Alms (ἐλεημοσύνη, mercifulness, i e. an act of charity, Mt 6:1-4; Lu 11:41; Lu 12:23; Ac 3:2-3,10; Ac 10:2,4,31; Ac 24:17; "almsdeeds," Ac 9:36), beneficence toward the poor, from Anglo-Sax. oelmesse, probably, as well as Germ. almosen, from the corresponding Greek word ἐλεημοσύνη; Vulg. eleemosyna (but see Bosworth, Anglo-Saxon Dict.). The word "alms" is not found in our version of the canonical books of the O.T., but it occurs repeatedly in the N.T., and in the Apocryphal books of Tobit and Ecclesiasticus. The Hebrew צדָקָה, tsedakah', righteousness, the usual equivalent for alms in the O.T., is rendered by the Sept. in De 24:13, and elsewhere, ἐλεημοσύνη, while the best MSS., with the Vulg. and Rhem. Test., read in Matthew 6, δικαιοσύνη, righteousness. SEE POOR.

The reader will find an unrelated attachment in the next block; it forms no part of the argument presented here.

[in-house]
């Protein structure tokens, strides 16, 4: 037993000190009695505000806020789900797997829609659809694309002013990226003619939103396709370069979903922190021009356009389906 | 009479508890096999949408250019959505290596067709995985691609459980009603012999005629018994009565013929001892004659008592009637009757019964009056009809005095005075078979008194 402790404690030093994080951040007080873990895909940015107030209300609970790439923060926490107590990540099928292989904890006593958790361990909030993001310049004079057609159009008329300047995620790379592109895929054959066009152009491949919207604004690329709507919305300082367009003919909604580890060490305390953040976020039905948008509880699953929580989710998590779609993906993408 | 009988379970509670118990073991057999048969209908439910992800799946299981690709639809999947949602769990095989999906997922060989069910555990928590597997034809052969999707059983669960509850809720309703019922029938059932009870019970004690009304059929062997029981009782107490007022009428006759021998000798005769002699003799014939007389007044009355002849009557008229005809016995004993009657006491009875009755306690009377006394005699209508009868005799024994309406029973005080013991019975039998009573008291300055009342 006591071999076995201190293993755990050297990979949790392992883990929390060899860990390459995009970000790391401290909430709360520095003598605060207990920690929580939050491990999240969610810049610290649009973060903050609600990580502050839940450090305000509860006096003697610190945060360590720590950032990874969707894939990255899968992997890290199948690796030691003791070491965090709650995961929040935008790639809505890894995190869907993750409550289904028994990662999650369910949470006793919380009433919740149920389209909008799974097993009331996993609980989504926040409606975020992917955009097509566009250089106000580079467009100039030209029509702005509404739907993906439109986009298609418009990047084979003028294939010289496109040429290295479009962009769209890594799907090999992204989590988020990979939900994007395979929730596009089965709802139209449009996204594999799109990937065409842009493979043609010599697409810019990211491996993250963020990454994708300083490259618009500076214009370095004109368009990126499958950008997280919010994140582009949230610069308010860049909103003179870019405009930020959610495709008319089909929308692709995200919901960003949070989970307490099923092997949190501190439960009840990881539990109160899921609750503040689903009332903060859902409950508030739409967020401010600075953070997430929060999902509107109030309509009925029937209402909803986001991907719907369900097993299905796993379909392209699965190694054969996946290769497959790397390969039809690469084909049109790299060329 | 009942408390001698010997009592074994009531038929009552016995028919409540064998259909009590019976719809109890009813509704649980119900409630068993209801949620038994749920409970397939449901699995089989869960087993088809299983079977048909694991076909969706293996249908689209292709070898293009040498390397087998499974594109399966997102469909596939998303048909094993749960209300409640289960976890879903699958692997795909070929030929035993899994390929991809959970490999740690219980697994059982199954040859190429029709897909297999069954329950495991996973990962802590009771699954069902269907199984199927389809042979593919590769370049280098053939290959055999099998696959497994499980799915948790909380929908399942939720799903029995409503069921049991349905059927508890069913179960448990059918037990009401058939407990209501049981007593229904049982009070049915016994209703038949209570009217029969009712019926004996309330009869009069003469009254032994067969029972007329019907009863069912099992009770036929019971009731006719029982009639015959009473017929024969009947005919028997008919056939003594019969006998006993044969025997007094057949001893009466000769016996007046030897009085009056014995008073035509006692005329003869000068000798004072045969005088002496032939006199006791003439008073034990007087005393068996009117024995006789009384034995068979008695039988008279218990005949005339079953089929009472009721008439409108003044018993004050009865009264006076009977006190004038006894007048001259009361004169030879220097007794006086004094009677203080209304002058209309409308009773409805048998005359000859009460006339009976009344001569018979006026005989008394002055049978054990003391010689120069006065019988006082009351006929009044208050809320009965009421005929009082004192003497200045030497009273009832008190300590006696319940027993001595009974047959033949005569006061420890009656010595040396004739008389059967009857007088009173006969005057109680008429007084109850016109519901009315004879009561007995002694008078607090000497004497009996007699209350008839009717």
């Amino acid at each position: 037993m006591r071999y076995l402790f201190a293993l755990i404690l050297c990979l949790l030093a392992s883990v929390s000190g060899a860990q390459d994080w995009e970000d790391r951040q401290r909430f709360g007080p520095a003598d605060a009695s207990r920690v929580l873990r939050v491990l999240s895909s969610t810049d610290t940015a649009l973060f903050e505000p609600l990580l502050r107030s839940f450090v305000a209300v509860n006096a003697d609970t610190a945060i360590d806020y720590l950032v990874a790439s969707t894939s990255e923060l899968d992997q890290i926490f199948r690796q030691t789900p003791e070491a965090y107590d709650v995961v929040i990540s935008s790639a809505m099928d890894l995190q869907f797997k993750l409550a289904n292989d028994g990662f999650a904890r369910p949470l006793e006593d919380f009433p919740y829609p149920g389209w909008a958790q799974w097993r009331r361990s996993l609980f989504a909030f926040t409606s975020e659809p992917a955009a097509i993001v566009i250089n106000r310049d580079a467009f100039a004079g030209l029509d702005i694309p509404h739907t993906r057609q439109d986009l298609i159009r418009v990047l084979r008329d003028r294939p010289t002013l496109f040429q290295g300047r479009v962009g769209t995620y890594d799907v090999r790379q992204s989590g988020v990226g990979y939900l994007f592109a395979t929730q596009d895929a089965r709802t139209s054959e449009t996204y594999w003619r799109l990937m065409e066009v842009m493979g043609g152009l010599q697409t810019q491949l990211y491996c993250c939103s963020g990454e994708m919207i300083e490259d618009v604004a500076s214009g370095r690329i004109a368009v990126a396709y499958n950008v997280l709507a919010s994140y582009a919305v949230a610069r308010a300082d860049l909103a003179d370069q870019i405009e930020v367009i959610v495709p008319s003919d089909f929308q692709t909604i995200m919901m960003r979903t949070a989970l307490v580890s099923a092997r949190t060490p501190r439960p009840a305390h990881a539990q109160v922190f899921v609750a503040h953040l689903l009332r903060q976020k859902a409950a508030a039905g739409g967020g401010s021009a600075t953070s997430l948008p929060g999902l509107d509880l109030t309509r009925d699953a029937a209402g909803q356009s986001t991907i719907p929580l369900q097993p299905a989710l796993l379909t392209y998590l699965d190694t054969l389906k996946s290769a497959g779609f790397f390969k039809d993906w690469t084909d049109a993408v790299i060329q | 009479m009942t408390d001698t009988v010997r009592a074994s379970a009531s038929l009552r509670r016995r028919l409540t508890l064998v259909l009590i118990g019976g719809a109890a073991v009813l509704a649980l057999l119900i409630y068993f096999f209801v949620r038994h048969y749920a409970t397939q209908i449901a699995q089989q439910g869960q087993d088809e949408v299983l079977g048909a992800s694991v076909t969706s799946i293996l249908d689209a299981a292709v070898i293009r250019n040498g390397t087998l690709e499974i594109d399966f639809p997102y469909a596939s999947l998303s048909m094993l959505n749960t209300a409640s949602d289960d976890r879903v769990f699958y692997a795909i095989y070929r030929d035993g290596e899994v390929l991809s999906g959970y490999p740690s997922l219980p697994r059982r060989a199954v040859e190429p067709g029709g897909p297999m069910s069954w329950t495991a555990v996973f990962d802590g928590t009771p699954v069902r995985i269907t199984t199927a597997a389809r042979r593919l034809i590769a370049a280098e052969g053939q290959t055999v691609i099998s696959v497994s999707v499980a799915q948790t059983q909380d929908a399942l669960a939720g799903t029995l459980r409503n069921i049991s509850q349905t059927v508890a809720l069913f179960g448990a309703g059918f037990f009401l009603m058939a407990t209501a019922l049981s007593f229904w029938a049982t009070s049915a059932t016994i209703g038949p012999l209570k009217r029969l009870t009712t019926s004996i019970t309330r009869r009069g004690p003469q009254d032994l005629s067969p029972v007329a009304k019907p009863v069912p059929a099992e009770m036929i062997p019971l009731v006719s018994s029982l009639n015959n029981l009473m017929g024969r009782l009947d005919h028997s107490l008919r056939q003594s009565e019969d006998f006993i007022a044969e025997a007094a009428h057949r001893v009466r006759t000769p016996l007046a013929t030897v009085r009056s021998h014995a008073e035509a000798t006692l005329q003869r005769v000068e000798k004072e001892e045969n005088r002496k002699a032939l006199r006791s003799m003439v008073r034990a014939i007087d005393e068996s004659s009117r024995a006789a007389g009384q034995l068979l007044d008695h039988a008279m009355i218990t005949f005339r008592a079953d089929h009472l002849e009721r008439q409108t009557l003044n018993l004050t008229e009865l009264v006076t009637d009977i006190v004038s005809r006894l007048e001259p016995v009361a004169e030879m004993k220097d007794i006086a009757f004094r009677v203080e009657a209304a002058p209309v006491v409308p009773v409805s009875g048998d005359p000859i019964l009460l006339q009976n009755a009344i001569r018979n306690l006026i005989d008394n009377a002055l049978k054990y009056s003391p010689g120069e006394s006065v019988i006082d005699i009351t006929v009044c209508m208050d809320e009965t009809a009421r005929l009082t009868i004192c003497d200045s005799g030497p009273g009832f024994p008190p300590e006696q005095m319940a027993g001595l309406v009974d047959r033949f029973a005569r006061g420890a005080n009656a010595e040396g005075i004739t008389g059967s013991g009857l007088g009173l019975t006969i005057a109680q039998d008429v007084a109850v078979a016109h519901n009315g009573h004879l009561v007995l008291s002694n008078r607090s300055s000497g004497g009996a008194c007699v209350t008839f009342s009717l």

I. Jewish Alms-giving. — The regulations of the Mosaic law respecting property, and the enjoining of a general spirit of tender-heartedness, sought to prevent destitution and its evil consequences. The law in this matter is found in Le 25:35: "And if thy brother be waxen poor, and fallen into decay with thee, then shalt thou relieve him;" and it is liberally added, "yea, though he be a stranger or a sojourner, that he may live with thee." The consideration by which this merciful enactment is recommended has peculiar force: "I am the Lord your God, which brought you forth out of the land of Egypt to give you the land of Canaan, and to be your God." The spirit of the Hebrew legislator on this point is forcibly exhibited in De 15:7 sq.: "If there be among you a poor man … thou shalt open thine hand wide unto him … . Beware that thine eye be not evil against thy poor brother, and thou givest him naught; and he cry unto the Lord against thee, and it be sin unto thee. Thou shalt surely give him, and thine heart shall not be grieved when thou givest unto him: because that for this the Lord thy God shall bless thee in all thy works." The great antiquity of the practice of benevolence toward the poor is shown in Job 29:13 sq. How high the esteem was in which this virtue continued to be held in the time of the Hebrew monarchy may be learnt from Ps 41:1: "Blessed is he that considereth the poor; the Lord will remember him in time of trouble" (comp. Ps 112:9; Pr 14:31). The progress of social corruption, however, led to the oppression of the poor, which the prophets, after their manner, faithfully reprobated (Isa 58:3); where, among other neglected duties, the Israelites are required to deal their bread to the hungry, and to bring the outcast poor to their house (comp. Isa 10:2; Am 2:7; Jer 5:28; Eze 22:29). However favorable to the poor the Mosaic institutions were, they do not appear to have wholly prevented beggary; for the imprecation found in Ps 109:10, "Let his children be vagabonds and beg," implies the existence of beggary as a known social condition (comp. generally Carpzov, Eleemosynoe Judreor. ex antiquitate Jud. delineatoe, Lips. 1728). Begging naturally led to almsgiving, though the language of the Bible does not present us with a term for "alms" till the period of the Babylonish captivity, during the calamities attendant on which the need probably introduced the practice (Gesenius, Carm. Samar. p. 63). In Da 4:24, we find the Chald. word צִדקָה (tsidkah'; lit. righteousness), rendered ἐλεημοσύναι in the Sept., and the ensuing: member of the sentence puts the meaning beyond a question: "O king, break off thy sins by righteousness, and thine iniquities by showing mercy to the poor, if it may be a lengthening of thy tranquillity." A new idea is here presented, namely, that of merit and purchase. Alms-giving had come to be regarded as a means of conciliating God's favor and of warding off evil. At a still later period this idea took a firm seat in the national mind, and almsdeeds were regarded as a mark of distinguished virtue (Tobit 2:14; 4:11). That begging was customary in the time of the Savior is clear from Mr 10:46," Blind Bartimaeus sat by the wayside begging;" and Ac 3:2, "A lame man was laid daily at the gate of the temple called Beautiful to ask alms" (comp. ver. 10). And that it was usual for the worshippers, as they entered the temple, to give relief, appears from the context, and particularly from the fine answer to the lame man's entreaty made by the Apostle Peter. SEE BEGGAR.